Power Grid – Board Game Review of Rio Grande Games’ Power Grid
By Fred W. Manzo
We’ve played Power Grid, one of the top 5 or 6 most popular games on Boardgamegeek, a couple of times now, and while that’s not enough to make us all experts, it is enough for us to form opinions.
Power Grid was published, or perhaps I should say re-published, in 2004 having first come out as Funkenschlag in 2001. As is apparent by its original name it’s a Euro; with players building independent power grids across the US (or if you want, Germany, as the mounted map’s reverse side can be used to change locations).
The cities on these maps are connected by pre-priced routes, representing the fixed cost of building power lines between them. The game itself is divided into three phases: the first, which runs from the start of the game until someone gets 7 cities connected and powered, the second and then the third phase, where in a four player game the victor is the first player to connect and power 15 cities.
Each phase of the game allows an extra company to wire any particular city to a grid, so, for instance, New York, which starts with one power company, would eventually move up to having two or three companies running lines through it. This limitation allows players who were not careful to be penned into one corner of the board. In these cases, their company would then face the difficult choice of paying double (or triple) prices for the long distance power lines they need to expand beyond their competitor’s system or waiting until a new game phase kicks in when the cities in their opponent’s network will allow more power companies to build lines through them.
Basically, power company networks consist of power stations, cities and the high-powered lines used to connect them, with players competing to control and then power the biggest power grid in the country. Bigness being measured by the number of powered cities in a company’s grid. Player interactions are restricted to the reach of their grid on the map and the bids they place for the power plants that comes up for auction.
The decision either to bid on these plants or not then becomes one of the most important factors in the game as each plant is restricted to using coal, oil, garbage, nuclear or wind power as fuel. One of the many nice touches to the game is that you may only use three plants to power your entire network. So you have to balance your need for cheap but lower powered plants early in the game when you have few cities against your eventual need for big and expense plants when you have over a dozen to power. And all the while you must take into account the types of fuels you and your opponents will be locking yourselves into.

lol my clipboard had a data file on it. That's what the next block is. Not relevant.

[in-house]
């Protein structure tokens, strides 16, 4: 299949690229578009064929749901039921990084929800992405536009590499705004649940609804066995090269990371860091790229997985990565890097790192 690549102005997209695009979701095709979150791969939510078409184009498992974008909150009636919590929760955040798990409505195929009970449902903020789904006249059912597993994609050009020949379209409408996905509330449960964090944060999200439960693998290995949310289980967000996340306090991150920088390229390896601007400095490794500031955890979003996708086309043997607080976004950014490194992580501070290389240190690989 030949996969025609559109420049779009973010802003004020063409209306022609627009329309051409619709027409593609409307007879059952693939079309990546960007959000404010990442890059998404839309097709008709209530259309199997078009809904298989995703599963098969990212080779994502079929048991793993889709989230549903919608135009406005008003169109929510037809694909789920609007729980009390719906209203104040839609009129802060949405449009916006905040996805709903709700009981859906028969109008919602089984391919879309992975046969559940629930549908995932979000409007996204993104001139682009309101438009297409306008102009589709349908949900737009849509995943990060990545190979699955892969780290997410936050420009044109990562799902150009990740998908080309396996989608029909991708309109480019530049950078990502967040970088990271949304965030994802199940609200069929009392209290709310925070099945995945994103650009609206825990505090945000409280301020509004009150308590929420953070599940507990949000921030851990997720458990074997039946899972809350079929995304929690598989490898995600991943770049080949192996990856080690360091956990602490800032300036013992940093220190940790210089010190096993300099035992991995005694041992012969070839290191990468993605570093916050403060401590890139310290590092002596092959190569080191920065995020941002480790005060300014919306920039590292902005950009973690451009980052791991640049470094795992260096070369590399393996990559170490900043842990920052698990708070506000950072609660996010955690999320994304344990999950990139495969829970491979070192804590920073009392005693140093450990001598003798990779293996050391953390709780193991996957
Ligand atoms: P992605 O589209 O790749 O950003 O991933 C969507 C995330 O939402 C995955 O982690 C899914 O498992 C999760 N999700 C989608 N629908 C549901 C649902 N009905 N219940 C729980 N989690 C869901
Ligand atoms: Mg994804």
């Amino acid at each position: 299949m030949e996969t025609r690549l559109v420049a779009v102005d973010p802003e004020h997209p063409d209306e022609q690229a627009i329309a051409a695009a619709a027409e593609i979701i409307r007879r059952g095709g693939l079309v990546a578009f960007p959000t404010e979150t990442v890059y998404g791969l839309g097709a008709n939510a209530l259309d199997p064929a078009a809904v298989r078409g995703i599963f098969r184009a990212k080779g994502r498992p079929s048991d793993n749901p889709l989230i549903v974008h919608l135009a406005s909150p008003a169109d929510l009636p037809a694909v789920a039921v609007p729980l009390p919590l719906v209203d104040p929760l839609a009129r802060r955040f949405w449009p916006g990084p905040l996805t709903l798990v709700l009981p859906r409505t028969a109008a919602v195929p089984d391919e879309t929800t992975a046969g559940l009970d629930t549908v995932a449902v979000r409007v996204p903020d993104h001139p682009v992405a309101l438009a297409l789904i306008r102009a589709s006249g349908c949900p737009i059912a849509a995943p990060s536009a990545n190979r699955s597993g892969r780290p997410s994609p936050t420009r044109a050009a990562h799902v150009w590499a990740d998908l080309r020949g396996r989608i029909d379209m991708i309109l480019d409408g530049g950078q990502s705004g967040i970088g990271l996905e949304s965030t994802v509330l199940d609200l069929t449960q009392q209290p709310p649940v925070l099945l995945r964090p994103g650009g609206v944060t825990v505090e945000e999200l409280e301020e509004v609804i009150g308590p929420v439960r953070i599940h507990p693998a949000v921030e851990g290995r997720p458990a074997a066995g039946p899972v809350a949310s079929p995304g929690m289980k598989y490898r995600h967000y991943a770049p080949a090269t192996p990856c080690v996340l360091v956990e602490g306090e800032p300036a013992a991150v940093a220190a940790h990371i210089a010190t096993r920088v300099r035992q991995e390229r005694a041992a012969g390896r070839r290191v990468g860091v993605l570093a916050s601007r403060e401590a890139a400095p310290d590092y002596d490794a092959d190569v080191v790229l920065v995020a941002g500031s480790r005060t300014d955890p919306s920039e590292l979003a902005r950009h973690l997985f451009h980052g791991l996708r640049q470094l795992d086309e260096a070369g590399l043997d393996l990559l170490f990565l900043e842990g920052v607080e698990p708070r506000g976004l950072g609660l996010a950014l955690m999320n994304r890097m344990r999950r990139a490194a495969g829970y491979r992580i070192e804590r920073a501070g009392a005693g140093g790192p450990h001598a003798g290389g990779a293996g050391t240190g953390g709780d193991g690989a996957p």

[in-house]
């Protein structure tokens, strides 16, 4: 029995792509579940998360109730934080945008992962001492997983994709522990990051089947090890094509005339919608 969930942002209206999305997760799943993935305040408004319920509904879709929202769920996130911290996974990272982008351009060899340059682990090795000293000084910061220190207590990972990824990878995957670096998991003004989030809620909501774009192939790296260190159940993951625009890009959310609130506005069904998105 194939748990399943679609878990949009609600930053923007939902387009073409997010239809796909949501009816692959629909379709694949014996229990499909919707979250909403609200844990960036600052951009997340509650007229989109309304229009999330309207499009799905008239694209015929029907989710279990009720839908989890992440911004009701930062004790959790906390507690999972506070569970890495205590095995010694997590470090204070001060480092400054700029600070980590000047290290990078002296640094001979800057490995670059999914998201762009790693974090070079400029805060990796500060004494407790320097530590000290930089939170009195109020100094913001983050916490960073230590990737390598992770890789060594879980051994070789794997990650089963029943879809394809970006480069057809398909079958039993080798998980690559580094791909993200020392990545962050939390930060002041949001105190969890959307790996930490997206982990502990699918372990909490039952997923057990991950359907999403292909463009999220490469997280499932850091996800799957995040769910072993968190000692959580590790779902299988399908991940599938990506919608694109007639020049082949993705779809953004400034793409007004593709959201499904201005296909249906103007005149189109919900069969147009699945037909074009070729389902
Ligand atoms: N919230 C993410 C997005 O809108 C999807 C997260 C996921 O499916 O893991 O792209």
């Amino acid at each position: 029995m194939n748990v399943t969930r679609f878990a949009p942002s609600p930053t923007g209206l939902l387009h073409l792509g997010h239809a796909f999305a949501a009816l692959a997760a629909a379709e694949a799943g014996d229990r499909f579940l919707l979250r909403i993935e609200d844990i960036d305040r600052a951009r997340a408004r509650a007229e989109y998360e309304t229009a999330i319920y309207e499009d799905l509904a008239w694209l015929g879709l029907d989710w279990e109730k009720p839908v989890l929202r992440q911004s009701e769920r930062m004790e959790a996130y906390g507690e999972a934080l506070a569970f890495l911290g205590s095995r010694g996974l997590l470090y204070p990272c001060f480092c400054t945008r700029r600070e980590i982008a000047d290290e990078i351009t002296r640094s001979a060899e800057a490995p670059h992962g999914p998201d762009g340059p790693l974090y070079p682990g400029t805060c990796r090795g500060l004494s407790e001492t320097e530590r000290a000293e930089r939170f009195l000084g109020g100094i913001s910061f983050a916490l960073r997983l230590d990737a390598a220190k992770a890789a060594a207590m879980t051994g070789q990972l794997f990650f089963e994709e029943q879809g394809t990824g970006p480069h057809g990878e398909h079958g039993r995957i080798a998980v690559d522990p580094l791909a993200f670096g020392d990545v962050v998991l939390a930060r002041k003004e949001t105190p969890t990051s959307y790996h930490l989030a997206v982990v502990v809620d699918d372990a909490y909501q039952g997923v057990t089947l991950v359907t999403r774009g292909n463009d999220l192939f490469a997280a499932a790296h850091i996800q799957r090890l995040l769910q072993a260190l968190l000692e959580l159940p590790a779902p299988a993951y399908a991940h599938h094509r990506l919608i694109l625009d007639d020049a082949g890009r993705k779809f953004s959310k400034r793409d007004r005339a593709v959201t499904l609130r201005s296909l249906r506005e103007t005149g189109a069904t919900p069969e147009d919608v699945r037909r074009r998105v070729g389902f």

That is, plants may be both expensive to set up and expensive to run or they might start out economical and become expensive to operate, because fuel costs will vary as the game progresses. For example, if everyone piles into building cheap coal-fired plants, the limited supply of coal and its increased demand will cause its price to sky-rocket.
But while fuel prices may fluctuate, wind power is “free.” So why not go all wind powered? Well, wind power turbines start out expensive and only go up from there as your opponents try to outbid you in order to lower their own fuel bills. So the decision to construct a particular type of power plant must take into account the changing needs of both you and your competitors.
In a chicken-and-egg approach to expanding, the money you’ll need to pay for all these raising costs is generated by the number of cities already being powered by your grid. So the more cities you power up the more money you have but, on the other hand, the more money you’ll need to pay your running costs. You see, unfortunately, your income doesn’t increase proportionally with your expansion. Instead, it’s set to a sliding scale in an effort to reduce any run-away leader problems. So as the game progresses your problems get tougher.
Accordingly, we’ve got a game of wheels within wheels.
But how does it play?
Well, while we aren’t experts, from a grognard’s point of view I’d ask “where is the ability to snatch victory from the jaws of defeat? So Power Grid is never going to replace Hannibal: Rome vs. Carthage or Victory Games The Korean War on my table. But that’s me. If your group doesn’t suffer from paralysis by analysis and is looking for a high-quality “connect the cities, manage your resources, do math in your head but don’t hurt your opponent’s feelings” game, this is it.